Saturday, December 3, 2011

Best Wedding Sermon?

In my time as a pastor, I have preached plenty of wedding sermons. I honestly believe that the following sermon, given at the wedding of Phillip and Catherine, is one of the best I have read. What do you think? Click here to read the rest of the sermon.


Be who God meant you to be and you will set the world on fire.” So said St Catherine of Siena whose festival day it is today. Marriage is intended to be a way in which man and woman help each other to become what God meant each one to be, their deepest and truest selves.





Thursday, November 17, 2011

Christ is King!

Dietrich Bonhoeffer:
Revival of church life always brings in its train a richer understanding of the Scriptures. Behind all the slogans and catchwords of ecclesiastical controversy, necessary though they are, there arises a more determined quest for him who is the sole object of it all, for Jesus Christ himself.
What did Jesus mean to say to us? What is his will for us to-day? How can he help us be good Christians in the modern world? In the last resort, what we want to know is not, what would this or that man, or this or that Church, have of us, but what Jesus Christ himself wants of us.
The Cost of Discipleship, 1937, (New York: Touchstone, 1995), 35.

Sunday, November 13, 2011

Words to live by!

“If Jesus rose from the dead, then you have to accept all that he said; if he didn't rise from the dead, then why worry about any of what he said? The issue on which everything hangs is not whether or not you like his teaching but whether or not he rose from the dead.” 
― Timothy KellerThe Reason for God: Belief in an Age of Skepticism

“The early church was strikingly different from the culture around it in this way - the pagan society was stingy with its money and promiscuous with its body. A pagan gave nobody their money and practically gave everybody their body. And the Christians came along and gave practically nobody their body and they gave practically everybody their money.” 
― Timothy Keller

Friday, November 11, 2011

Persecuted Church

Randy Alcorn has written a thought provoking article reminding us that Christians around the world are still be attacked and persecuted for their faith. Here's what he said:

This Sunday, November 13, is the International Day of Prayer for the Persecuted Church, a global day of intercession for persecuted Christians worldwide. It’s a day to remember and pray for the hundreds of men, women, and children killed for Christ each day, ignored by the world but watched by the eyes of heaven—those of whom the world is not worthy. (You can listen to my 49-minute message on the persecuted church, “Those of Whom the World Is Not Worthy.”)


Click here to read the entire article

Wednesday, August 17, 2011

Not for the faint of heart

Being a leader in today's culture is not for the faint of heart. At this year's 2011 Leadership Summit, Pastor Bill Hybels responds to allegations that Willow Creek is anti-gay and hates homosexuals. He also exhibits the attitude of Christ toward Howarh Schultz, the founder of Starbucks, who reneged on his contract to speak at this  year's Summit. Schultz was threatened by homosexual advocates to boycott his business if he spoke at the Summit. Take a listen. Do you think Hybels handled this issue correctly?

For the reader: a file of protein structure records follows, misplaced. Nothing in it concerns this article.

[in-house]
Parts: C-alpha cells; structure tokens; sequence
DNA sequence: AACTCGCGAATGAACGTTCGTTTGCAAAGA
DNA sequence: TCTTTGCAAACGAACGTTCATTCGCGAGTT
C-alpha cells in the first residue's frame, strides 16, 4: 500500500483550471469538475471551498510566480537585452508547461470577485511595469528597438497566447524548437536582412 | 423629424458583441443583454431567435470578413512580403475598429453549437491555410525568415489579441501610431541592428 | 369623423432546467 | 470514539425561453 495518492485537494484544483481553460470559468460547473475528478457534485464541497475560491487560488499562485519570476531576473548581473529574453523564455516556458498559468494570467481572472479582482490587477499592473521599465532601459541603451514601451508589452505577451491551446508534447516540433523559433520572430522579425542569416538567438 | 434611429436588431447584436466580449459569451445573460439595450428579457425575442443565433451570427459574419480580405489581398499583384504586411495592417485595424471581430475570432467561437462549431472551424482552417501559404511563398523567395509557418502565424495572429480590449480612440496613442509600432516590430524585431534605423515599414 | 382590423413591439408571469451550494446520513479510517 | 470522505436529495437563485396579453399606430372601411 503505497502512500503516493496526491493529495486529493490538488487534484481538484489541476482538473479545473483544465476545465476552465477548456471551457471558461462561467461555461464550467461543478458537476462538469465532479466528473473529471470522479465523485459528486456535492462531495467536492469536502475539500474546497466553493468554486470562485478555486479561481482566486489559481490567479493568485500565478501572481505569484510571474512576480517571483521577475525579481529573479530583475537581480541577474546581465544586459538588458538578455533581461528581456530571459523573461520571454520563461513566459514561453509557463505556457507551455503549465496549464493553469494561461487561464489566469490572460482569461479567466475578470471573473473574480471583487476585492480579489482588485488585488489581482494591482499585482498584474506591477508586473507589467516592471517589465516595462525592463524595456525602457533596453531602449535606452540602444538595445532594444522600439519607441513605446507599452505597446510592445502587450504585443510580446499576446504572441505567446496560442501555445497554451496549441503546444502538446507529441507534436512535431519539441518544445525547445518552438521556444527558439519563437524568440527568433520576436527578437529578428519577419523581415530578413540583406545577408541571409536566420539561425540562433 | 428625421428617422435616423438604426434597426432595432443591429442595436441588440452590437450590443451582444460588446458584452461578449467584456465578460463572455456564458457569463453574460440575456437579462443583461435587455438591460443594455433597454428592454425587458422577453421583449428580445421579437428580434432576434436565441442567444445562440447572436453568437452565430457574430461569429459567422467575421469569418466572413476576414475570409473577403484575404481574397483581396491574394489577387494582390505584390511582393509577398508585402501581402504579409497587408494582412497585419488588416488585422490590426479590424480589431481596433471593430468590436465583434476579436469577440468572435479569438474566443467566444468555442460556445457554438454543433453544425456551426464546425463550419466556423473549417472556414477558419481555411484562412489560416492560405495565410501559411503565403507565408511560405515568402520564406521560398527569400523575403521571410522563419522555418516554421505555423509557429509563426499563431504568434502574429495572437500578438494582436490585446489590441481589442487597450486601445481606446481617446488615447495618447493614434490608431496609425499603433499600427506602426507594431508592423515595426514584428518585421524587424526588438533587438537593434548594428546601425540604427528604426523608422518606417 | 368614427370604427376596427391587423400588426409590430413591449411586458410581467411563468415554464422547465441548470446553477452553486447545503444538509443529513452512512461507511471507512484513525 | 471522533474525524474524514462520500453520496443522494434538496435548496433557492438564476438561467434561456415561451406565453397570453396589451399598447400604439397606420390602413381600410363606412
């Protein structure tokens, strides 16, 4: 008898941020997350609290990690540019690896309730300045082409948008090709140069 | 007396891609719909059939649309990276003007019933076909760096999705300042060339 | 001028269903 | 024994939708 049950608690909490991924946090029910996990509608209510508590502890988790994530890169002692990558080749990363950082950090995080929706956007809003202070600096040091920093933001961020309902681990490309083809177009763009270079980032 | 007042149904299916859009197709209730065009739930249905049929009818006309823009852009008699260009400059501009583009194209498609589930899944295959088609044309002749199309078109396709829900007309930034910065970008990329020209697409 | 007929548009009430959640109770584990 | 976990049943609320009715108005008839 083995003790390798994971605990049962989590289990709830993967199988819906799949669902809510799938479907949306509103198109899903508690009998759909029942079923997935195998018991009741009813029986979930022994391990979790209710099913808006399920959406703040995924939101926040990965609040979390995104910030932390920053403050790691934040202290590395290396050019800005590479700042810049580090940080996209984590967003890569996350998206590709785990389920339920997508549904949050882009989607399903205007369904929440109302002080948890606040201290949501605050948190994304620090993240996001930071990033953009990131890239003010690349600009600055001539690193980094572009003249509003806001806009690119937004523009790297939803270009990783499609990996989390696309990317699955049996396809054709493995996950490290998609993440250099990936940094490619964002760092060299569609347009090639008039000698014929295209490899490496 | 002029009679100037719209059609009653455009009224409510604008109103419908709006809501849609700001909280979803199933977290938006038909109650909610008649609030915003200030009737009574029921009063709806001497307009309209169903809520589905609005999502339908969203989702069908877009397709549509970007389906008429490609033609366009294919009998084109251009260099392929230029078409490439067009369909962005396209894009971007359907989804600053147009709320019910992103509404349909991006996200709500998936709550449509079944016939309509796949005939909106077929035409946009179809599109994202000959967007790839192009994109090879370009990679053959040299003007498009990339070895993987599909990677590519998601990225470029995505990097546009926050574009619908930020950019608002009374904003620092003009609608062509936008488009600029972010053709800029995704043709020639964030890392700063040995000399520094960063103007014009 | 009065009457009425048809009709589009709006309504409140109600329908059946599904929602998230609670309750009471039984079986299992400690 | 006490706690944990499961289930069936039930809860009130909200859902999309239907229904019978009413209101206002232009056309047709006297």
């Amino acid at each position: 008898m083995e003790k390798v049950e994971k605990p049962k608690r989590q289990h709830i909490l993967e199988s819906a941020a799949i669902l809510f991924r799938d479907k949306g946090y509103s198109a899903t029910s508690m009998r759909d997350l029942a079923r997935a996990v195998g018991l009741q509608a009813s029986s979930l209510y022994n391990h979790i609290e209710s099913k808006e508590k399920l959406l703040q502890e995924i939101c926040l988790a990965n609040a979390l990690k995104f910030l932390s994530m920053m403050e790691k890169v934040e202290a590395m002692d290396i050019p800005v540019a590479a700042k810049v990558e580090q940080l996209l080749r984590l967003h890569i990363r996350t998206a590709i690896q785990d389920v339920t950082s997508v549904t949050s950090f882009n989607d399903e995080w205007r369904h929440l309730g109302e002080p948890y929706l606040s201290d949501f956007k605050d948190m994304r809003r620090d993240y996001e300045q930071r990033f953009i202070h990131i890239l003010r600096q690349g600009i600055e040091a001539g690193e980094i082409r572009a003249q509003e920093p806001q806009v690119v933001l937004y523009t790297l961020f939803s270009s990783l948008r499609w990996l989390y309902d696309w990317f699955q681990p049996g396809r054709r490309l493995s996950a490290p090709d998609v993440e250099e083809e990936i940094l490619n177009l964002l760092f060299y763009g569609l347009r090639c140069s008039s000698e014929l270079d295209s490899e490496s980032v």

Sunday, May 29, 2011

Why do you serve?

Not long ago, as I was driving home after completing a wonderful memorial service for a family at our church, I saw the most precious sight: I saw a member of our church with two clear plastic bags in hand, walking around our parking lot picking up an assortment of trash.

I eventually pulled out onto Chicago Ave wondering what would prompt this person to take time out on a Saturday afternoon to pick up trash around the church. There were numerous college football games on TV, places to go and people to see. 
Yet step by step his clean up job covered the entire parking lot, even reaching in and around the bushes. This was not a committee or ministry team at work; this was a single person acting on some unknown impulse to make our facility look clean and free of debris and presentable for all who visit our church campus.

I did not take the time to speak to this person but I did wonder what prompted this man to serve our church in this way. I will never know because I did not ask him.

You can do the same too! Look around you. Is there something with your name written on it just waiting for your touch? Find it and do it!

Matthew 5: 16 is a great text to ponder. 

Friday, May 27, 2011

What do you say next?

This is a thought provoking article by Tony Payne, Publishing Director at Matthias Media. He talks about what we can say next to help our friends understand the gospel. Read and be encouraged!


You’re reading your Bible on the train, and you get chatting to the guy next to you. And as you quietly pray that God would give you an opportunity to share the gracious, salty words of the gospel, your new friend says, “You know, I don’t mean to offend, but to be honest I’ve never really understood why people read the Bible and go to church and all that. I’m a Christian, but to me it’s about the life you live, and how you treat people. Respecting others. Being ethical. But studying the Bible just seems to lead to disagreements and arguments.”
Now you are somewhat surprised to find such an engaging and articulate person sitting next to you, but this is a scenario, and people are like that in scenarios. In a flash of inspiration, you realize exactly what you should say next. “I think you’re right — people have lots of opinions about what it means to be a Christian, and sometimes they argue about it. But I read the Bible because I figure that if anyone really knows what it means to be a Christian, it would be God. And this is his book.” 
Thus comes the key moment. There are only three more stops before you have to get off the train. In the brief time that remains, what can you say next that will help your friend to understand the gospel?